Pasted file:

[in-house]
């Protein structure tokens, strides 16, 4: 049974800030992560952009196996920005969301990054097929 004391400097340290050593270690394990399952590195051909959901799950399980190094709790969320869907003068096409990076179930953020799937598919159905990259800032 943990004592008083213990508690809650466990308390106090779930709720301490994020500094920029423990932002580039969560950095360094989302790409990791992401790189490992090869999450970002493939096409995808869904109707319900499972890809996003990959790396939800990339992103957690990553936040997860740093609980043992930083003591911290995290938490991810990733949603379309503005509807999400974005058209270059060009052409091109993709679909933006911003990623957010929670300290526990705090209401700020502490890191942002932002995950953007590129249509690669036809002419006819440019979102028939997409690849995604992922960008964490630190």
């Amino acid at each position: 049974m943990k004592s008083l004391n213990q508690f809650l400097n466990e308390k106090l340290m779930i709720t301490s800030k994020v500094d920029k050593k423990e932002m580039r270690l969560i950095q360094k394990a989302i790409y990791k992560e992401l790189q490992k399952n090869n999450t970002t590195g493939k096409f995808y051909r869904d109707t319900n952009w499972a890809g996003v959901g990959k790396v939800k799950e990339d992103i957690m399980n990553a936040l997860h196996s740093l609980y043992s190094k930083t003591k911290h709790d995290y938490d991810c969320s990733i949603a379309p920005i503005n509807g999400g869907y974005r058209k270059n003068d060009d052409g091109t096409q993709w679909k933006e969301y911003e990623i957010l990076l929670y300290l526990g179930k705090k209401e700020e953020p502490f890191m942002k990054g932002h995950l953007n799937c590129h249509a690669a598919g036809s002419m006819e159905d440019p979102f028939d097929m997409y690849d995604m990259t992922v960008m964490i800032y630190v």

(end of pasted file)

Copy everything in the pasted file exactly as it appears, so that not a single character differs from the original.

[in-house]
């Protein structure tokens, strides 16, 4: 049974800030992560952009196996920005969301990054097929 004391400097340290050593270690394990399952590195051909959901799950399980190094709790969320869907003068096409990076179930953020799937598919159905990259800032 943990004592008083213990508690809650466990308390106090779930709720301490994020500094920029423990932002580039969560950095360094989302790409990791992401790189490992090869999450970002493939096409995808869904109707319900499972890809996003990959790396939800990339992103957690990553936040997860740093609980043992930083003591911290995290938490991810990733949603379309503005509807999400974005058209270059060009052409091109993709679909933006911003990623957010929670300290526990705090209401700020502490890191942002932002995950953007590129249509690669036809002419006819440019979102028939997409690849995604992922960008964490630190």
């Amino acid at each position: 049974m943990k004592s008083l004391n213990q508690f809650l400097n466990e308390k106090l340290m779930i709720t301490s800030k994020v500094d920029k050593k423990e932002m580039r270690l969560i950095q360094k394990a989302i790409y990791k992560e992401l790189q490992k399952n090869n999450t970002t590195g493939k096409f995808y051909r869904d109707t319900n952009w499972a890809g996003v959901g990959k790396v939800k799950e990339d992103i957690m399980n990553a936040l997860h196996s740093l609980y043992s190094k930083t003591k911290h709790d995290y938490d991810c969320s990733i949603a379309p920005i503005n509807g999400g869907y974005r058209k270059n003068d060009d052409g091109t096409q993709w679909k933006e969301y911003e990623i957010l990076l929670y300290l526990g179930k705090k209401e700020e953020p502490f890191m942002k990054g932002h995950l953007n799937c590129h249509a690669a598919g036809s002419m006819e159905d440019p979102f028939d097929m997409y690849d995604m990259t992922v960008m964490i800032y630190v």